Sidney Poitier’s Long Journey

The first Black performer to win the Best Actor Oscar recalls his earliest struggles against poverty and prejudice in this 1964 profile from the Post.

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—“Excerpt from Sidney Poitier’s Long Journey” by Normand Poirier, from the June 20, 1964, issue of The Saturday Evening Post

In repose, the face was handsomely boyish, untroubled, perhaps not too unlike that of the boy who had left the Bahamas at 15 to explore the other side of the horizon. There was a slight scar over the right eye from a stage accident and a blurred scar on the left calf from a stray police bullet fired during a Harlem riot. But for all his 37 years, both his face and his figure were in excellent shape. So were his career and finances. For 15 years, in films like No Way Out, Blackboard Jungle, The Defiant Ones, Pressure Point, and A Raisin in the Sun, which he also did as a play on Broadway, he had established himself as one of the finest actors in the business. u

His salary soared to more than $150,000 a picture. He had a tax accountant, golf and poker habits, and a steady call for his services. But all that was topped one night this spring when he became the first Negro to win a major Academy Award, for his portrayal of an itinerant construction worker who builds a chapel in Arizona for five nuns in Lilies of the Field.

The April night he accepted his Oscar as best actor of the year, he had said, simply: “It’s been a long journey to this moment.”

His journey had gone from Nassau to Miami, where his father had sent him with no warning or advice about racial prejudice in the United States. “It was all over the place like barbed wire,” Poitier said. “And I kept running into it and lacerating myself.”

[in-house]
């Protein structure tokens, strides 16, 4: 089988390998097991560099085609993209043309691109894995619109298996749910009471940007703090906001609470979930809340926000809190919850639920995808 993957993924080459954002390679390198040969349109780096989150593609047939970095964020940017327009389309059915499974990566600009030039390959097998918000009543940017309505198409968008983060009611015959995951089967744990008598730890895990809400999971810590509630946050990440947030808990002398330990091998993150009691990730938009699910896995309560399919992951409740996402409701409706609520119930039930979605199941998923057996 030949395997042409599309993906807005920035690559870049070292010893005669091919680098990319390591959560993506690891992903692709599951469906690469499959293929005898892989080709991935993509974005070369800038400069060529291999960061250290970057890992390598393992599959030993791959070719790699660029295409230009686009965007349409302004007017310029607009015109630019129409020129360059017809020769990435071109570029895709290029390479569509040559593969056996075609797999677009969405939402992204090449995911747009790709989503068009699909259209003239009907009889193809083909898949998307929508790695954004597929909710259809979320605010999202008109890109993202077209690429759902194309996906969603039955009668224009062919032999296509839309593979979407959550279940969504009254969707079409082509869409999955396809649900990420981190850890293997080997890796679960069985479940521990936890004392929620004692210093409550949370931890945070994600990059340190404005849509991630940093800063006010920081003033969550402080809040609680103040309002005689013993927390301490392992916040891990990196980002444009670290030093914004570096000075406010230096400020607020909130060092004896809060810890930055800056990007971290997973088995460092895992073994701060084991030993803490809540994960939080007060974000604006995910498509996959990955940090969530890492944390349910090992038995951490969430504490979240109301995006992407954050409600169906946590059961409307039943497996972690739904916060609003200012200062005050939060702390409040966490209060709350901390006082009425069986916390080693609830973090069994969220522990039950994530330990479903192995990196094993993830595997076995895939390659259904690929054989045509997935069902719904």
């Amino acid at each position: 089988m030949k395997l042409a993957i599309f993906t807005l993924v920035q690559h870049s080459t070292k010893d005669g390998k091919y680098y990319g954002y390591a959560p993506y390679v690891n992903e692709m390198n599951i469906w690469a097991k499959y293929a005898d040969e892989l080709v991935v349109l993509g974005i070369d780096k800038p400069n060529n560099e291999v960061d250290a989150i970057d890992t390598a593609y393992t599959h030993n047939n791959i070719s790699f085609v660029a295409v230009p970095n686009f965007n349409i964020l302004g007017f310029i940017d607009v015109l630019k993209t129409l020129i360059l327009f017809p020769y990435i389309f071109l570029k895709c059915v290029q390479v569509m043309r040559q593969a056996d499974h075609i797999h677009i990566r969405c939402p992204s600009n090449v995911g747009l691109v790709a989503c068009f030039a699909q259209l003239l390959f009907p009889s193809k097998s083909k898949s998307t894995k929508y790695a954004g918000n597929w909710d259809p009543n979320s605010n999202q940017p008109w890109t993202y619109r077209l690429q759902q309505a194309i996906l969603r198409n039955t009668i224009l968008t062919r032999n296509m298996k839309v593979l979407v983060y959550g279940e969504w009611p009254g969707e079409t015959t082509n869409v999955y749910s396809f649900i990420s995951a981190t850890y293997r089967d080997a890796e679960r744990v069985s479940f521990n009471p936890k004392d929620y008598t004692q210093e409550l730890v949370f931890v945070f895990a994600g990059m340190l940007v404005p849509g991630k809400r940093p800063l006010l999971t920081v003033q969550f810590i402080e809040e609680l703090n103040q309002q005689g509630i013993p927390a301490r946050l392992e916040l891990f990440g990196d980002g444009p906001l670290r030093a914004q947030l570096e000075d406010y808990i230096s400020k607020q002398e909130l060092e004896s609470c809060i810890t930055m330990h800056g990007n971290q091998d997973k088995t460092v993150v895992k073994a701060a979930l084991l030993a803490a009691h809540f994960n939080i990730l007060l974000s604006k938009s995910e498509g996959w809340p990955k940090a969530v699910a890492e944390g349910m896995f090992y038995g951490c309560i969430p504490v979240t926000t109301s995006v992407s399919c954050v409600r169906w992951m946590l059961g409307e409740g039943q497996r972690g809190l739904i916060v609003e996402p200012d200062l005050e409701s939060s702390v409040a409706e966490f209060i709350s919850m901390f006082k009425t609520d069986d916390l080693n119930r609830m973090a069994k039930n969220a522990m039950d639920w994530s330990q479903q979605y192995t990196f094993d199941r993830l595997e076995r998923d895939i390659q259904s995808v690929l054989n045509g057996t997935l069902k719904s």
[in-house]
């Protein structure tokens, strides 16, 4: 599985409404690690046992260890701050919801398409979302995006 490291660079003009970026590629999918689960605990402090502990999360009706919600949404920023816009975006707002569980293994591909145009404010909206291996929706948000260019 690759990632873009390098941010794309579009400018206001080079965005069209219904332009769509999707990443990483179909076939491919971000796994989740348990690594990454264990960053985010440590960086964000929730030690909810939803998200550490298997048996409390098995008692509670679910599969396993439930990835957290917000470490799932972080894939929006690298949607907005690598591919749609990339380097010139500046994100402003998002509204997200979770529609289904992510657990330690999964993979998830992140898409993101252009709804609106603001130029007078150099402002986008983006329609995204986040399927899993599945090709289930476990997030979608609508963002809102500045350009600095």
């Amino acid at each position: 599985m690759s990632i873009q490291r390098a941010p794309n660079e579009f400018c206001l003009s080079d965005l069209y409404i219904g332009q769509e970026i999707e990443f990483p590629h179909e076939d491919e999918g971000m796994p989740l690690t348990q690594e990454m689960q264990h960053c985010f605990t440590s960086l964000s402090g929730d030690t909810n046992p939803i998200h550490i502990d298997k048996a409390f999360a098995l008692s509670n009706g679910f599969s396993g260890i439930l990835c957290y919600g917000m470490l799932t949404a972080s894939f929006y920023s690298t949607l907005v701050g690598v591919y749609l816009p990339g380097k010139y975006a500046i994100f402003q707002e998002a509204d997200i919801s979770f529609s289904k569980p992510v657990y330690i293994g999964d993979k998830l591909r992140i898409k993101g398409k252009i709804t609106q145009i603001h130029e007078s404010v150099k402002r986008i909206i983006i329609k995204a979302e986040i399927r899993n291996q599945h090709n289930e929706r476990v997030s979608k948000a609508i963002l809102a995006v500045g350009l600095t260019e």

He remembered his shock at seeing WHITE and COLORED signs. He remembered his fear when he hitched a ride with a car that happened to be occupied by four white policemen. “They really had their fun with me,” he said. “They put a pistol right to my forehead and for ten minutes just joked about whether to shoot me in the right eye or the left eye.”

In 1946, he got his first big break when a Broadway director, who was casting an all-Negro version of the Greek classic Lysistrata, saw him and signed him to a 12-line part. By 1949 he had so improved that 20th Century-Fox signed him to his first film, No Way Out. His sensitive performance as a doctor in a big-city hospital won him the important role of the young priest in Cry the Beloved Country. The barefoot boy from the Bahamas was on his way.

He has forgotten nothing, not a single detail, from his long journey. “An actor friend of mine told me once not to forget the anguish. None of it. ‘Store it all up and use it as an actor,’ he told me. Well, even if I tried to get rid of it, I think I couldn’t.”

—“Sidney Poitier’s Long Journey”
by Normand Poirier, June 20, 1964

This article appears in the January/February 2023 issue of The Saturday Evening Post. Subscribe to the magazine for more art, inspiring stories, fiction, humor, and features from our archives.

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